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A multiscale analysis of urbanization effects on ecosystem services supply in an urban megaregion

Wang, Jiali, Zhou, Weiqi, Pickett, Steward T.A., Yu, Wenjuan, Li, Weifeng
The Science of the total environment 2019 v.662 pp. 824-833
carbon sequestration, ecosystem services, environmental impact, food production, forests, land use change, mountains, oxygen production, population growth, regional planning, soil, urbanization, water conservation, China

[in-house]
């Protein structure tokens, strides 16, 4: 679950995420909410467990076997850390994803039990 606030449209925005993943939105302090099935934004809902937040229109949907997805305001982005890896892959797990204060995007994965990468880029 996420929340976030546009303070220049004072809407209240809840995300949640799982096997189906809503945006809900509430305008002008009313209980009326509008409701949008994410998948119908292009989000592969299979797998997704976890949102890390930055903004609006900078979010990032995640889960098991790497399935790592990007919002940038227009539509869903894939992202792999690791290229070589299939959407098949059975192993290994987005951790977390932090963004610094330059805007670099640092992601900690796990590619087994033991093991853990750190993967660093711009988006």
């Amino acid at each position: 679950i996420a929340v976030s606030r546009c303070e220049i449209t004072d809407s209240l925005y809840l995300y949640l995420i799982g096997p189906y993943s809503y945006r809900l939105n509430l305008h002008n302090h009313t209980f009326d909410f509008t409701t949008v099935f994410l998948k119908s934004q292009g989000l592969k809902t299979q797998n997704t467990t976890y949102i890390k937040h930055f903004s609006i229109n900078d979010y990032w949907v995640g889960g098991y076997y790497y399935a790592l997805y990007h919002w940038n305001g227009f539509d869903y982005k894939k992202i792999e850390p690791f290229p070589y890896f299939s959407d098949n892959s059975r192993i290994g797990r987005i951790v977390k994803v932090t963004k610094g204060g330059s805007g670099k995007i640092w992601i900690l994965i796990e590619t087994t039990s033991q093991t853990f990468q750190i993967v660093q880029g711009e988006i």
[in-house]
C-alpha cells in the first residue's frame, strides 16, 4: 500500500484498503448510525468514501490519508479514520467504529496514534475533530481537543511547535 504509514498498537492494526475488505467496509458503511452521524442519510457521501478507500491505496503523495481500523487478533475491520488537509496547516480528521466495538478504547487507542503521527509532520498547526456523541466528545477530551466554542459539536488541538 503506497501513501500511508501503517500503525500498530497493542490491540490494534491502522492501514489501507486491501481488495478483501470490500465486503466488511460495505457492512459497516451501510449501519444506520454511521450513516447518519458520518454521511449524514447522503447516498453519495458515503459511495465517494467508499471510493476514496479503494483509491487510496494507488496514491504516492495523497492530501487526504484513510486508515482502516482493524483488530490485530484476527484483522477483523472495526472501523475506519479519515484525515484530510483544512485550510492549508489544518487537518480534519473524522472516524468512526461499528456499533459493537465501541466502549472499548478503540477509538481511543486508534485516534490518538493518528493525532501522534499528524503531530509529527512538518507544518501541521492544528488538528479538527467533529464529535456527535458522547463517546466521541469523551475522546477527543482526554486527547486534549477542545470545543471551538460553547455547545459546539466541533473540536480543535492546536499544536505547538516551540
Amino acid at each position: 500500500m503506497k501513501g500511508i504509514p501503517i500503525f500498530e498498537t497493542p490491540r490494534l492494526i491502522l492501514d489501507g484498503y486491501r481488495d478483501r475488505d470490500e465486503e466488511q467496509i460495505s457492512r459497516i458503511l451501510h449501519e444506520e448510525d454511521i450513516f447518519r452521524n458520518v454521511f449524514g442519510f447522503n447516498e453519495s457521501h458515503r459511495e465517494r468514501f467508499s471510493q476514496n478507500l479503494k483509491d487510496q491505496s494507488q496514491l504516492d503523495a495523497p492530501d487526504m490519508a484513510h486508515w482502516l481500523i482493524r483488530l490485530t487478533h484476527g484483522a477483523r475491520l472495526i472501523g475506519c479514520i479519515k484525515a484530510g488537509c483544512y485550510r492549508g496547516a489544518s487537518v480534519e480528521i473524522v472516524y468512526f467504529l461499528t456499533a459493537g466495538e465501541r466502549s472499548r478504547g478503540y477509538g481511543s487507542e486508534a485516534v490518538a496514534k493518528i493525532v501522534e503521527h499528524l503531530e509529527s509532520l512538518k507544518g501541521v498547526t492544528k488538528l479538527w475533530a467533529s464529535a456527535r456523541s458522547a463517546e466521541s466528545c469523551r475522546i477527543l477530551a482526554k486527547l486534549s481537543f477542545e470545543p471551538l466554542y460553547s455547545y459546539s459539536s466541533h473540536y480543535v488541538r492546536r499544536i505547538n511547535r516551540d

The rapid and large-scale urbanization leads to drastic land-use conversion and impacts on ecosystem services. The relationship between urbanization and ecosystem services not only depends on the characteristics of the study area, but is closely related to the selected ecosystem services types and the indicators to measure urbanization level. Exploring the relationship in specific study area is necessary to support regional planning for sustainability. In this study, we analyzed the impacts of urbanization on ecosystem services from 2000 to 2010 in the Beijing-Tianjin-Hebei (BTH) urban megaregion in China. We quantified four critical ecosystem services, food production, carbon sequestration and oxygen production, water conservation, and soil retention, and identified the hotspots of ecosystem service provision. We measured the urbanization level from three aspects, namely, population growth, economic development and developed land expansion. The impacts of urbanization on the selected ecosystem services were examined at the hotspots scale and urban megaregion scale. We found both ecosystem services and urbanization level in the BTH region increased. There was an obvious spatial heterogeneity in the hotspots of ecosystem services, showing hotspots of food production aggregately distributed in the southern plain while hotspots of regulating services mainly located in the north mountainous areas with dense forest. The relationship between population growth, economic development and food production were represented by an inverse U-shaped curve, while it displayed a decreasing trend with regulating services. Both food production and regulating services decreased dramatically with urban land expansion. Additionally, the relationships between urbanization and ecosystem services were consistent across scales. Effective measures should be implemented for the hotspots of different types of ecosystem services to mitigate the loss of ecosystem services during rapid urbanization. The results can provide insights for enhancing urban sustainability in the BTH region, as well other urban megaregion with similar characteristics throughout the world.